As you'd expect from the oldest recorded town in the country, and the former Roman capital of Britain, the buildings in Colchester have a whole lot of history. Here, we take you on a tour of some of the top attractions in Colchester, featuring some of the finest surviving examples of Norman architecture in Europe. Plus, we provide you with our pick of the best parks and green spaces in case you want to go for a walk or enjoy some of Essex’s countryside.
If we’re going to take a history trip around Colchester, there’s no better place to start than Colchester Castle. The focal point of Colchester Castle Park, the Norman castle dates back to the 11th century, while its foundations sit on the remains of the Roman temple of Claudius. It boasts more than 2,000 years of history and, in The Castle Museum, you’ll find exhibits with fascinating artefacts from the Stone, Iron and Bronze Ages, as well as Ancient Egypt. There’s also a wonderful selection of masterpieces from Thomas Gainsborough, John Constable, and their contemporaries from the Suffolk School. Plus, you can read about Colchester’s meteoric rise to becoming the Roman capital of Britain following its destruction by Boudicca, Queen of the Celts.
If you’re interested in Norman architecture and Colchester’s history, the ruins of St. Botolph's Priory are a hidden gem just off Queen Street. It was a delightful monastery built in the 1100s. It was the first, and for 400 years the most important, Augustinian convent in England. Pay a visit to the gatehouse of St. John’s Abbey, too, which is just on the other side of St. Botolph’s Circus, and is all that remains of the 11th-century Benedictine monastery.
Starting off at our Colchester Town Centre hotel, you can easily walk between many of the town’s Roman ruins, including the Colchester Roman Town Walls, which are the oldest and longest-surviving in Britain and feature the largest Roman gateway still standing in the country, the Balkerne Gate. On nearby Maidenburgh Street, you’ll find the Roman Theatre, which would have seated 3,000 when packed to the rafters and is in fine condition today. In fact, Colchester is home to two of the five Roman theatres that still survive in Britain today; the town’s second can be found at the Gosbecks Archaeological Park, less than a mile up the road from Colchester Zoo, at what is one of Britain’s best Roman sites.
The last stop on our history trip will take us a little way out of town to Layer Marney Tower; the stunning Tudor gatehouse, which is the largest in Britain, and is roughly half an hour’s drive from all of our Colchester hotels. It’s worth making the trip for, though. The tower tour takes you right to the top and gives you some truly fantastic views of the surrounding Essex countryside. Inside Layer Marney Tower, exquisite Edwardian interiors abound, while the surrounding gardens are some of the finest in the region.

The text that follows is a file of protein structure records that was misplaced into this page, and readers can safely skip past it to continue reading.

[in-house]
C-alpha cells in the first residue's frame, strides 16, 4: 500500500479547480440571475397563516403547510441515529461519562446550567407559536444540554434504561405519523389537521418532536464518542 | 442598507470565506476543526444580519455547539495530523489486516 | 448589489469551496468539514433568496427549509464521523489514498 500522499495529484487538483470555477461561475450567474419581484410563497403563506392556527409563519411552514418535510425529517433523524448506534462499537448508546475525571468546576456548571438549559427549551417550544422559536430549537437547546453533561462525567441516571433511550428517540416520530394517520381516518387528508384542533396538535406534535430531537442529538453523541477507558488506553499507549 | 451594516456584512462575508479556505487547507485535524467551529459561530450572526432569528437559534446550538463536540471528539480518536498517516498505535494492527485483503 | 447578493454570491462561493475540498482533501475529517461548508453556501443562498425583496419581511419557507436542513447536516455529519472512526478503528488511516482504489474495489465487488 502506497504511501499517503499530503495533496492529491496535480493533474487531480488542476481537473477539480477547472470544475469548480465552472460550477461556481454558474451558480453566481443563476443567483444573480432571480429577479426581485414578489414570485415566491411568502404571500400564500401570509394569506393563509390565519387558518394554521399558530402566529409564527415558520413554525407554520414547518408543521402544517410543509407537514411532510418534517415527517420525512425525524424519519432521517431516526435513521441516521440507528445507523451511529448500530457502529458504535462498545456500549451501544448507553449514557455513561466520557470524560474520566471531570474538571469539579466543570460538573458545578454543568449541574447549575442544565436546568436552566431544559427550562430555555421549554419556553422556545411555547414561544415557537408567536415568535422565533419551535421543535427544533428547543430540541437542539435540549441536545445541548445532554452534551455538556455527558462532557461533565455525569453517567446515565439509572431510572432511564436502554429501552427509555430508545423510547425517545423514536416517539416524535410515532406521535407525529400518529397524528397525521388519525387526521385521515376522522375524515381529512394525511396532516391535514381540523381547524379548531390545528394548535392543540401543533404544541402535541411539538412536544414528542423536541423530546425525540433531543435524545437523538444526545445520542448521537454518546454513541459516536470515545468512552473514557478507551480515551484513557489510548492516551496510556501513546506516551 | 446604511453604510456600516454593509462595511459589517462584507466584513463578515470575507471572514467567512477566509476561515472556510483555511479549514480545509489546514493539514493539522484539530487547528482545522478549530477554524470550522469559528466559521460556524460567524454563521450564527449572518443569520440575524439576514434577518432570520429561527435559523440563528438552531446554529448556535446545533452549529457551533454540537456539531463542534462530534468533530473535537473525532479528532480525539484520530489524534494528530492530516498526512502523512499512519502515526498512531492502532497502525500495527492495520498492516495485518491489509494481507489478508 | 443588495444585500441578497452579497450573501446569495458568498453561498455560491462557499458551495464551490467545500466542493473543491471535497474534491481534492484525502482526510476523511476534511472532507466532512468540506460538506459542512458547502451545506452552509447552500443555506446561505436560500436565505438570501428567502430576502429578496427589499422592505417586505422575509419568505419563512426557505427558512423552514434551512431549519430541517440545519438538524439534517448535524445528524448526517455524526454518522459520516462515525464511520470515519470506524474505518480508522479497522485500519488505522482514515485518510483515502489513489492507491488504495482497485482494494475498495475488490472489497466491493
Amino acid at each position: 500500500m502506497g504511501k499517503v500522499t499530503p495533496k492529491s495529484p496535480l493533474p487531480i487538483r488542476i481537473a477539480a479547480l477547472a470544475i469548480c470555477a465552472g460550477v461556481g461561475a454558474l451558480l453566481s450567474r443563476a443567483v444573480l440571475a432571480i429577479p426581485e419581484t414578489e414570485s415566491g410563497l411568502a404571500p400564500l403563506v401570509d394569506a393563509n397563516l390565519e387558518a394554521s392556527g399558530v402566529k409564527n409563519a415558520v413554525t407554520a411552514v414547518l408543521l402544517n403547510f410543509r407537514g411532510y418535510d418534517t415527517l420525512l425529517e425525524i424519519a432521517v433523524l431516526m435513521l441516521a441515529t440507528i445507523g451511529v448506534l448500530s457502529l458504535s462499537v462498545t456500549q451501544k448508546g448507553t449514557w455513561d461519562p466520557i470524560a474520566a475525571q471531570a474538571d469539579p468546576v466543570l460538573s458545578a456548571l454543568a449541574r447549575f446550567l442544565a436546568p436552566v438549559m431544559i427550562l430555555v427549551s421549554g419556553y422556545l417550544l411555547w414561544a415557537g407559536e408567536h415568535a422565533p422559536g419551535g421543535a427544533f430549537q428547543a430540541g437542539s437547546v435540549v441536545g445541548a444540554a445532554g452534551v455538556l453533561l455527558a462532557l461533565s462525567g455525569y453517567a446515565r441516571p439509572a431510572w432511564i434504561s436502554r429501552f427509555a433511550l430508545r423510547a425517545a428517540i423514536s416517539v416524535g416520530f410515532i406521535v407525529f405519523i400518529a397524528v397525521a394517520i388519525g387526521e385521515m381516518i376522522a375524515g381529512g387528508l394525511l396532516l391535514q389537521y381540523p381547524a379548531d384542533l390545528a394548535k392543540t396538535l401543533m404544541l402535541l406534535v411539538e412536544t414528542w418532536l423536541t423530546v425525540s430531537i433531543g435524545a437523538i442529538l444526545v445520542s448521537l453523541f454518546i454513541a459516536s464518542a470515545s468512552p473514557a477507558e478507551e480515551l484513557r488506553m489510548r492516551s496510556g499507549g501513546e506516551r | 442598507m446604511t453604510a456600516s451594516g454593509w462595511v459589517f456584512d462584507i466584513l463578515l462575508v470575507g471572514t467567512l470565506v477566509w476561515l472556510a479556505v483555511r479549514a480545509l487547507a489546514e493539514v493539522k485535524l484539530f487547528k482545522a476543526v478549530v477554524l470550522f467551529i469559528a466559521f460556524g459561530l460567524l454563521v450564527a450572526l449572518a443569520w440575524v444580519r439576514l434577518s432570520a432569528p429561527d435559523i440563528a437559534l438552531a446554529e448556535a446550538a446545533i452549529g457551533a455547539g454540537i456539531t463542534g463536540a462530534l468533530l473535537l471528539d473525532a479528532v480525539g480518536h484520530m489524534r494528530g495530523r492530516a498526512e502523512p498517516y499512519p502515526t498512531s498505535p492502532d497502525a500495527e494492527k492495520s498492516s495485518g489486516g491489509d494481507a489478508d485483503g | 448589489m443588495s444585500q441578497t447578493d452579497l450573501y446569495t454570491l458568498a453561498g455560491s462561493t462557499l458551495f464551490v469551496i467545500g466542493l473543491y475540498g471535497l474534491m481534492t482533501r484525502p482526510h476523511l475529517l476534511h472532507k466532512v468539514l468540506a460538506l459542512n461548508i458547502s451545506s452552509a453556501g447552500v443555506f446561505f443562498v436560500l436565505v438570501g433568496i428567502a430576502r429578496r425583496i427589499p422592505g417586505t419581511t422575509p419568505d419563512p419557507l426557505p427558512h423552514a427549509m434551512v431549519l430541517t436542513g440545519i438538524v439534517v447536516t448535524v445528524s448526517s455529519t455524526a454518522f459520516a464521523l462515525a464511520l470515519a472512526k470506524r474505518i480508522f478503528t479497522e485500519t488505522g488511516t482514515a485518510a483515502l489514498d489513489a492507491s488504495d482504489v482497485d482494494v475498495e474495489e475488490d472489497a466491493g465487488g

If you want to take a walk in the countryside, or hunt down some green spaces, during your stay in Colchester, the good news is there are a handful of great options to choose from. High Woods Country Park is less than a five-minute drive from our Colchester Cowdray Avenue hotel and is a particularly popular choice if you’re looking for somewhere to do some dog walking. There’s also a lovely fishing lake, wide open meadows for wandering, and great cycling trails. Or, you can just relax in the ancient woodland while listening out for the local wildlife. Plus, the park is plenty big enough to feel as if you have it for yourself.
We’ve already mentioned Colchester Castle Park in our Historic Buildings section, but it’s worth bringing up one last time. Its town centre location makes it a top-class option, and it’s surrounded by some of the best attractions in Colchester, including the stunning Firstsite art gallery. It’s worth a visit in its own right, too. It’s home to award-winning horticulture, and hosts many of the calendar events that contribute so much to Colchester’s culture, such as the town’s Food and Drink Festival, and Medieval Fayre.
Go west from the town centre along Lexden Road and you’ll find Lexden Park, a small suburban area with a coy carp lake, woodland and peaceful parkland. With its flat land and lovely collections of silver birch, rowan and sycamore trees, it’s a tranquil place to enjoy when the weather’s nice. The nearby Cymbeline Meadows is another good option. It’s more than 70 hectares of working farmland bisected by the meandering River Colne where, if you’re lucky, you may catch a glimpse of a kingfisher hunting above the waterways.
Or, you can go east to some of the finest gardens in the region. The Beth Chatto Gardens are just a fifteen-minute drive from Colchester town centre, but it’s like being on a different planet. Here you’ll find a collection of gardens created by renowned horticulturalist Beth Chatto, who won ten consecutive Gold Medals at the Chelsea Flower Show and wrote nearly a dozen books on gardening.
Whether you're coming to Colchester for a trip to the zoo, a tour of the castle, a visit to Firstsite, or an evening at the Mercury Theatre, stay with us at any one of our three Colchester hotels. They're perfect for exploring this most historic of Roman towns and all of its fascinating attractions.
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